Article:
In everyday life, Filipinos sing: wait staff in restaurants, people on the street, workers in offices and even in elevators. It is not uncommon for Filipinos to unabashedly break out in song. Some sing in Tagalog – the country’s dominant indigenous language – but more sing in English. Western pop music rules in a country where English is spoken more than anywhere else in Asia.
In fact, despite its Japanese name, many Filipinos claim that karaoke originated in the Philippines. A Filipino inventor named Roberto del Rosario claims he invented a sing-along machine call Minus-One in 1975 and he was awarded a patent for it in the 1980s. Filipinos take the craft of singing very seriously – sometimes too seriously. At the karaoke bars, local advise foreigners not to sing My Way, the defiant ballad made famous by Frank Sinatra. Upstaging another singer with a rendition of the song can lead to hurt feelings, fisticuffs and even gunfire. Local news reports have said that people have been killed in disputes over their singing of My Way.
A career singing in a cover band, however, rarely begets violence nor, for that matter, fame or fortune. At most local clubs in Manila, band members each receive less than 600 pesos (about $14) a night for playing as many as four sets. This is supplemented by tips from audience members who typically offer a group 100 or 200 pesos with each song request.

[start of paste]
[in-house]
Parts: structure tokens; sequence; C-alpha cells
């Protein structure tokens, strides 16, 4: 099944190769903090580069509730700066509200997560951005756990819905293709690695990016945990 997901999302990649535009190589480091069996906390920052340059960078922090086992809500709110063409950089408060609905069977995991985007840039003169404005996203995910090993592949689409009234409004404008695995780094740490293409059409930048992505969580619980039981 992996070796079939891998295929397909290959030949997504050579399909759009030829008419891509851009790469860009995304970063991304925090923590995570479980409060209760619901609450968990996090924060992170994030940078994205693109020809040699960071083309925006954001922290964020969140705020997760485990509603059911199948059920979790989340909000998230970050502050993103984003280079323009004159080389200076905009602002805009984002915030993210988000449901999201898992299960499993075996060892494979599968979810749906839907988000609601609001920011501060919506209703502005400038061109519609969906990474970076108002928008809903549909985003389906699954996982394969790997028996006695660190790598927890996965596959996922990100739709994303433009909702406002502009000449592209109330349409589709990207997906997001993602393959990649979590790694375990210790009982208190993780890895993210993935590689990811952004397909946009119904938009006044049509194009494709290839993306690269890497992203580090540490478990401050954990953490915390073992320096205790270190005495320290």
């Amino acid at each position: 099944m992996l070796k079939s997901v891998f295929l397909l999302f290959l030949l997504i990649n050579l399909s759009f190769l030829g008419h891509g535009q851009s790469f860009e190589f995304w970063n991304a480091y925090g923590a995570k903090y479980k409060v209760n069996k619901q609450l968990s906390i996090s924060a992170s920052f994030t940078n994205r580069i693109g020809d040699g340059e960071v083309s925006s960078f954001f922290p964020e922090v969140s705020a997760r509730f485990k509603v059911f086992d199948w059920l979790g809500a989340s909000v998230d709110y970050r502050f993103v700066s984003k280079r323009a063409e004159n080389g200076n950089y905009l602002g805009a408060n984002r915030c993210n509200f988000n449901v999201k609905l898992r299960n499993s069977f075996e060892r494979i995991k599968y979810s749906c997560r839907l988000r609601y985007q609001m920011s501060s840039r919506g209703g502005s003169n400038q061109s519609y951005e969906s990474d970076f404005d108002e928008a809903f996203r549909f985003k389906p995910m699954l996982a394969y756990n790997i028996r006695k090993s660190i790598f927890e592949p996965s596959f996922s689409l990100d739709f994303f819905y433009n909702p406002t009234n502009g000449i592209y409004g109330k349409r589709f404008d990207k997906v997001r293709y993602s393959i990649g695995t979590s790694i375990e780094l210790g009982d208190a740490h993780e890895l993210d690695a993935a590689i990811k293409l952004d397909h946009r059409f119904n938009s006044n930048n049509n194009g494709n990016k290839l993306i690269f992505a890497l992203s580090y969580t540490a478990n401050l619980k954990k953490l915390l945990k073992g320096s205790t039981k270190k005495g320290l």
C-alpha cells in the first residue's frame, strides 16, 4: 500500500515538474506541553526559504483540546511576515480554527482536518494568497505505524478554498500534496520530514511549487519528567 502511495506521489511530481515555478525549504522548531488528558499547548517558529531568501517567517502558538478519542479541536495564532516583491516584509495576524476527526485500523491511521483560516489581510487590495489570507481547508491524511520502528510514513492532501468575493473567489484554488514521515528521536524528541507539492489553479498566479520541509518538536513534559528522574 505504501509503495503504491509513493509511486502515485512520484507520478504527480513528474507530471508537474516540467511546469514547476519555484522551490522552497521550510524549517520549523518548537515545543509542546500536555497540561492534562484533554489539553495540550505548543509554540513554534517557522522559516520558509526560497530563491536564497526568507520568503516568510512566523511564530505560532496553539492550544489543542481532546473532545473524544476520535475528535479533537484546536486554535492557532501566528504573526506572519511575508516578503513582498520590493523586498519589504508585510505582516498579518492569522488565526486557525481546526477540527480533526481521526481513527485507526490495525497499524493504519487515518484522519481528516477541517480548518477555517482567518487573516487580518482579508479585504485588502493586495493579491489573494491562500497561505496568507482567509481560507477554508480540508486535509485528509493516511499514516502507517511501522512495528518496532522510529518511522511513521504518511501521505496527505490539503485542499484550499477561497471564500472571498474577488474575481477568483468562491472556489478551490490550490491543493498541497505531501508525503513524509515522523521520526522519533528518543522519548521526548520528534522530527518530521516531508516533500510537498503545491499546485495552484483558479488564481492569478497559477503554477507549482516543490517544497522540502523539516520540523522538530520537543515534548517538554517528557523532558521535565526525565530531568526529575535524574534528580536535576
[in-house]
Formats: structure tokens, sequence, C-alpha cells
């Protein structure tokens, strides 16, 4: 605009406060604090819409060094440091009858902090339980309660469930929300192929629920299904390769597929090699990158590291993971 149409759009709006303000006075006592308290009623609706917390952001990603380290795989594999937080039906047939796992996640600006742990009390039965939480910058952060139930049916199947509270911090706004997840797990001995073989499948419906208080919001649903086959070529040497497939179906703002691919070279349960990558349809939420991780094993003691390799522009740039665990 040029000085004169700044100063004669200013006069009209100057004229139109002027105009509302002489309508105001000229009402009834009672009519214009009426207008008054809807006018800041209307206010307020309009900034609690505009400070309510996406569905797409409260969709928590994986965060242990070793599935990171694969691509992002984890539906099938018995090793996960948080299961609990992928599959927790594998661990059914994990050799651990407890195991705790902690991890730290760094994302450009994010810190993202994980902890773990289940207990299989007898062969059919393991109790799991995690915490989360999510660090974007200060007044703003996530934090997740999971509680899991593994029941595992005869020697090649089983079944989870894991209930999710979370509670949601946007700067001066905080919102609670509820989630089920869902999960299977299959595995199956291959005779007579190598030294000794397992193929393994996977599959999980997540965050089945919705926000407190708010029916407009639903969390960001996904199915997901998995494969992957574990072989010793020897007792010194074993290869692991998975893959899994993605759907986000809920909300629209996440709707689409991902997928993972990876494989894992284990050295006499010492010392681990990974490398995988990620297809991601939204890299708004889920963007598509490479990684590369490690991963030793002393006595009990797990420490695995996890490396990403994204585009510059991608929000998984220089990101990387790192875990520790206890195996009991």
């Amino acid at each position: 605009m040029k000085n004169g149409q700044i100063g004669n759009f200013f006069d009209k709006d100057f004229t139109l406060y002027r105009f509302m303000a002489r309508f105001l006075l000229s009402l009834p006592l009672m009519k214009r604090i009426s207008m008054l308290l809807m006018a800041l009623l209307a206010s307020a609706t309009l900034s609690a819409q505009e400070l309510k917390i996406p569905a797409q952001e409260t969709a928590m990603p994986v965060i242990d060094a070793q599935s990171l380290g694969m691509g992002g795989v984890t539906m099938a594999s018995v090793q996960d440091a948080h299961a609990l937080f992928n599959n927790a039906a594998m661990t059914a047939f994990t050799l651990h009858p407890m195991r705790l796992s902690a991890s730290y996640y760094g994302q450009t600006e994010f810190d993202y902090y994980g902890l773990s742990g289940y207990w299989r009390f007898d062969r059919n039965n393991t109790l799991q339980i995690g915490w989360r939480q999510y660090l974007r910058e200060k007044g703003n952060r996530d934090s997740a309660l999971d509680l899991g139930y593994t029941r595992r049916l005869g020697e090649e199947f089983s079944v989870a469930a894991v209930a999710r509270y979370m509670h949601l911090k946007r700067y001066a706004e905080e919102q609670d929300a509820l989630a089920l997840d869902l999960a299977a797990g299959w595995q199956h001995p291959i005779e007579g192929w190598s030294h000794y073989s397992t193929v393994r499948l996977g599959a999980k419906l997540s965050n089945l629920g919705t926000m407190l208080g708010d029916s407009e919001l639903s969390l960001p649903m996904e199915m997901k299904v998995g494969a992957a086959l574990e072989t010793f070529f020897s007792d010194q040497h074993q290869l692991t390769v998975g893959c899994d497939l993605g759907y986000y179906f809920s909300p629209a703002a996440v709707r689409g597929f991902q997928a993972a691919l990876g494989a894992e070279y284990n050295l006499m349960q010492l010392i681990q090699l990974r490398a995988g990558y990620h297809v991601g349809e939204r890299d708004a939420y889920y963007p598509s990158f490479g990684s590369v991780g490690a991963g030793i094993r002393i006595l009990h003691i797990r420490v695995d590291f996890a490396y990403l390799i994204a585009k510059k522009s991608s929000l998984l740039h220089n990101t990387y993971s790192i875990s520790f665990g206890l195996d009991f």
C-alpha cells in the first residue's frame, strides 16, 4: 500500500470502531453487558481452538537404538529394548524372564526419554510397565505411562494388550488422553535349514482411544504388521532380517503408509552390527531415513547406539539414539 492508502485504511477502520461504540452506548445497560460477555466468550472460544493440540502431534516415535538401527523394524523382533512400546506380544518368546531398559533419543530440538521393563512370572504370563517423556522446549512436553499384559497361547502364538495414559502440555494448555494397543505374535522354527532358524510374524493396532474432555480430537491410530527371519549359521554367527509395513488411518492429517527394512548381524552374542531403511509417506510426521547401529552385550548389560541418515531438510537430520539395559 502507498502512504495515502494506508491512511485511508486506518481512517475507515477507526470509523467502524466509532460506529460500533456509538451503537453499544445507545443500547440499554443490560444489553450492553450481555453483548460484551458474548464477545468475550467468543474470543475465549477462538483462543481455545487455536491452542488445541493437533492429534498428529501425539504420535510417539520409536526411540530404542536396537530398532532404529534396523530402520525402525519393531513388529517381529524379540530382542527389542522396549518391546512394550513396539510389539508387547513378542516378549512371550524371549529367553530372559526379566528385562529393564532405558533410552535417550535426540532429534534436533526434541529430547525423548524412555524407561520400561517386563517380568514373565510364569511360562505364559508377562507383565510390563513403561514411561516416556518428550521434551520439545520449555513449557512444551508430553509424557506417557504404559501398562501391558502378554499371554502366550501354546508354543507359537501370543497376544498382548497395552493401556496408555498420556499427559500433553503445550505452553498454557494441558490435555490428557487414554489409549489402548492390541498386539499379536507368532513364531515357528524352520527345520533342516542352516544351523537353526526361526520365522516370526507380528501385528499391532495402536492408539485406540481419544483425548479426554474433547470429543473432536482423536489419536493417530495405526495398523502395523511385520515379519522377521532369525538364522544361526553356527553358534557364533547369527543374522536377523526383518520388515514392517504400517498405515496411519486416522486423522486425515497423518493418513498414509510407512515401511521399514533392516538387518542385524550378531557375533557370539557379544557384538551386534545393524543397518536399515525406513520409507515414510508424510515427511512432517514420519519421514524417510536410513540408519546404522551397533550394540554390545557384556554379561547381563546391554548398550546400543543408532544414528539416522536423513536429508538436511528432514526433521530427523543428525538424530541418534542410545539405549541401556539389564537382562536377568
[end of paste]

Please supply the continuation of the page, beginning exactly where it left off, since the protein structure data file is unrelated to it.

(At a local club in the Manila of neighbourhood of Ermita recently, Someone Like You by Adele was a particularly popular request that forced a diminutive Filipina singer to belt out the song three times in the course of the evening)
Regardless of the low pay, there is no shortage of talented bands looking for work according to Jackson Gan, a Manila-based promoter who has been sending Filipino groups overseas for more than 20 years.
Dubai is now a hot spot, he says, with as many as 60 venues looking for groups that can mimic tunes by performers ranging from Guns N’Roses to Lady Gaga to Rihanna.
“Filipinos are great musical interpreters,” said Mr. Gan, who explained that Filipino cover bands first began travelling overseas in the 1960s and ’70s to entertain U.S. troops with popular songs in Vietnam..
“It is the environment,” Mr. Gan said. “They are poor and many can’t go to college. Music is often the only way to succeed and make it out. It is like [boxing champion and congressman]Manny Pacquiao. The singers are role models and their families hope and believe they will succeed on their talents rather than luck.”
Mr. Claudio and his band Double Vision, meanwhile, have different aspirations. They recently played at a birthday celebration for his former boss, ex-president Fidel Ramos. And Mr. Claudio is also hoping to put some distance between himself and his other former boss, ex-president Gloria Macapagal-Arroyo. She was recently placed under house arrest and charged with election fraud while a chief justice she appointed endures a very public impeachment trial.
“I’m trying to stay away from politics,” Mr. Claudio said.
“I can’t imagine anybody getting mad at me for playing in a band.”